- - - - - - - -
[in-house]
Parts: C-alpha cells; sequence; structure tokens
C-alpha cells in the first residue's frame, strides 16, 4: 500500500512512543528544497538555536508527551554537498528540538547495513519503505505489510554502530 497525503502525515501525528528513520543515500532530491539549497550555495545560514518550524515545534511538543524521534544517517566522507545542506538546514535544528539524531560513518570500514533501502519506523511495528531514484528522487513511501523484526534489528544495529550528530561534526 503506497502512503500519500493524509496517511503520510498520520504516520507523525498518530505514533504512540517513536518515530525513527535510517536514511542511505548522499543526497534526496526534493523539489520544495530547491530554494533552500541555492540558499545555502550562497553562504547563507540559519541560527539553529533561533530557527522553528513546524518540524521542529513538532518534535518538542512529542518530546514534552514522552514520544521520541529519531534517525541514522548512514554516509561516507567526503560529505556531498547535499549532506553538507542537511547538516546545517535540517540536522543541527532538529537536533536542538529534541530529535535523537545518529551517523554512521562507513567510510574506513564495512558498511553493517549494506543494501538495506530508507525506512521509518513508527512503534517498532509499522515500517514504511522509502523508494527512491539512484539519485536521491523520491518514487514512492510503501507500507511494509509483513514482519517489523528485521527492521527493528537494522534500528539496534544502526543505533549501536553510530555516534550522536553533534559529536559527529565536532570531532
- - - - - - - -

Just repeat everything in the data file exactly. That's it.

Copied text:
[in-house]
Parts: C-alpha cells; sequence; structure tokens
C-alpha cells in the first residue's frame, strides 16, 4: 500500500512512543528544497538555536508527551554537498528540538547495513519503505505489510554502530 497525503502525515501525528528513520543515500532530491539549497550555495545560514518550524515545534511538543524521534544517517566522507545542506538546514535544528539524531560513518570500514533501502519506523511495528531514484528522487513511501523484526534489528544495529550528530561534526 503506497502512503500519500493524509496517511503520510498520520504516520507523525498518530505514533504512540517513536518515530525513527535510517536514511542511505548522499543526497534526496526534493523539489520544495530547491530554494533552500541555492540558499545555502550562497553562504547563507540559519541560527539553529533561533530557527522553528513546524518540524521542529513538532518534535518538542512529542518530546514534552514522552514520544521520541529519531534517525541514522548512514554516509561516507567526503560529505556531498547535499549532506553538507542537511547538516546545517535540517540536522543541527532538529537536533536542538529534541530529535535523537545518529551517523554512521562507513567510510574506513564495512558498511553493517549494506543494501538495506530508507525506512521509518513508527512503534517498532509499522515500517514504511522509502523508494527512491539512484539519485536521491523520491518514487514512492510503501507500507511494509509483513514482519517489523528485521527492521527493528537494522534500528539496534544502526543505533549501536553510530555516534550522536553533534559529536559527529565536532570531532